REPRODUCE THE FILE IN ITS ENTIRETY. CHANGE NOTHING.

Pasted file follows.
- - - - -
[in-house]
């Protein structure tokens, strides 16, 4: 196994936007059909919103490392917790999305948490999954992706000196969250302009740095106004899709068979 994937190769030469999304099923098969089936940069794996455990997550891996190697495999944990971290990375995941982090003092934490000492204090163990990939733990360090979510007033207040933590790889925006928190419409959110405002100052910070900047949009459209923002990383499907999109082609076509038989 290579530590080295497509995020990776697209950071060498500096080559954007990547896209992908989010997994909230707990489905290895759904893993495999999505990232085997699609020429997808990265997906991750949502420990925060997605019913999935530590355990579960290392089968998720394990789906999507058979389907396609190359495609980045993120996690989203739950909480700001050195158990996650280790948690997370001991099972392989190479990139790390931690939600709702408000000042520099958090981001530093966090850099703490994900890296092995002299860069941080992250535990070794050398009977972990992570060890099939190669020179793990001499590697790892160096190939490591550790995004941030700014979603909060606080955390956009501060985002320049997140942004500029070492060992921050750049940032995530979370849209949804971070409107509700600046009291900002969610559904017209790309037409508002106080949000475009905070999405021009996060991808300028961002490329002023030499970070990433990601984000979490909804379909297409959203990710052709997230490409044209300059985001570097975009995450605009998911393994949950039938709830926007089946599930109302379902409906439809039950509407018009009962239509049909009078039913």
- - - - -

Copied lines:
[in-house]
């Protein structure tokens, strides 16, 4: 196994936007059909919103490392917790999305948490999954992706000196969250302009740095106004899709068979 994937190769030469999304099923098969089936940069794996455990997550891996190697495999944990971290990375995941982090003092934490000492204090163990990939733990360090979510007033207040933590790889925006928190419409959110405002100052910070900047949009459209923002990383499907999109082609076509038989 290579530590080295497509995020990776697209950071060498500096080559954007990547896209992908989010997994909230707990489905290895759904893993495999999505990232085997699609020429997808990265997906991750949502420990925060997605019913999935530590355990579960290392089968998720394990789906999507058979389907396609190359495609980045993120996690989203739950909480700001050195158990996650280790948690997370001991099972392989190479990139790390931690939600709702408000000042520099958090981001530093966090850099703490994900890296092995002299860069941080992250535990070794050398009977972990992570060890099939190669020179793990001499590697790892160096190939490591550790995004941030700014979603909060606080955390956009501060985002320049997140942004500029070492060992921050750049940032995530979370849209949804971070409107509700600046009291900002969610559904017209790309037409508002106080949000475009905070999405021009996060991808300028961002490329002023030499970070990433990601984000979490909804379909297409959203990710052709997230490409044209300059985001570097975009995450605009998911393994949950039938709830926007089946599930109302379902409906439809039950509407018009009962239509049909009078039913």